- published 3/27 (Larry) - unpublished ?

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News General

The Macon County Board of Education voted Thursday to join legal action against the state, challenging the constitutionality of a law passed back in July.

The complaint, which was originally filed by the North Carolina School Boards Association in Wake County Superior Court on Dec. 16, challenges the General Assembly’s July decision to provide $4,200 per student in annual taxpayer funds to cover the cost of school vouchers for students electing to attend private schools.

“The Macon County Board of Education was invited, along with all of the other school districts in North Carolina, to join in the North Carolina School Boards Association's challenge to the recently adopted voucher system,” explained Macon County Board of Education attorney John Henning Jr.


Mayor seeking legal ways to get input from the public.

At last week's Franklin Board of Aldermen meeting, elected officials seemed to be at odds concerning a variety of issues, notably the use of liaisons at East Franklin School and monthly “town hall” style meetings.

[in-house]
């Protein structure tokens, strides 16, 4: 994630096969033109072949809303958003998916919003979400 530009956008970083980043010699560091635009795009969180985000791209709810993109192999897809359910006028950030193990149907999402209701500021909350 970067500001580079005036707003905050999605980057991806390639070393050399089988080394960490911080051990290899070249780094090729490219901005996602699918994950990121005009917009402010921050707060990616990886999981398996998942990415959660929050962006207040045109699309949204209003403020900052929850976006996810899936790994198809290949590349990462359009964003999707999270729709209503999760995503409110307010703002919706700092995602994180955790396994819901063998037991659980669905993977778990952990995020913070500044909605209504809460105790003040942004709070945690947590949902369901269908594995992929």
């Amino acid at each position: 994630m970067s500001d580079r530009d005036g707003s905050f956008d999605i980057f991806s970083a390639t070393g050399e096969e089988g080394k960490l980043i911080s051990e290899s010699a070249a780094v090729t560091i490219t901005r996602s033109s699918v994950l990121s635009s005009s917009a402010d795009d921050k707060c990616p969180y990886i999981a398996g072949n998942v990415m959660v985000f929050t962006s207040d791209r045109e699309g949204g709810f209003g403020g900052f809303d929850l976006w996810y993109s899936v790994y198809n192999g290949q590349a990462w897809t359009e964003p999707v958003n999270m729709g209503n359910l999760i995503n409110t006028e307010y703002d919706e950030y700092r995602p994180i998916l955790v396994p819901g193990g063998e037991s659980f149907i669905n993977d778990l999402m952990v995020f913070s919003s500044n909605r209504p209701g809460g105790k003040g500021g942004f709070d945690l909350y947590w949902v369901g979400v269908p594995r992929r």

Mayor Bob Scott had attempted to establish two liaisons, one for East Franklin Elementary and another for people seeking information about recreation in the area, but the school appointment issue stole the show.

Scott's attempt to place Alderman Barbara McRae as the link between the school that sits inside the city limits in an attempt to build goodwill between the school and the town board was brought into question by Alderman Billy Mashburn.


At Monday night's Franklin Tourism Development Authority, members were presented with an update of the marketing plan that is being implemented by local marketing firm, Premiere Marketing. Jessica Mason, who has been handling the TDA's account, set to work describing the effects the plan has had so far for the Discover Franklin website.

“As you can see since we started the marketing plan, there's been about 5,000 visits to the site each month,” said Mason. “The number dropped in the winter months and we expected that to happen.”

In the month of September the number was 4,539; in October it was 4,845; and in November, it began dropping with 3,311 visitors and 2,964 in December as the temperatures got colder.


According to data released by N.C. Attorney General Roy Cooper, the state saw a record number of methamphetamine lab busts in 2013. Of the 561 “labs” that were taken down by law enforcement — the vast majority being very small operations — 62 were located in North Carolina’s 18 westernmost counties.

The previous year, 460 such busts occurred statewide, 55 of them in those WNC counties.


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published: 10/18/2013
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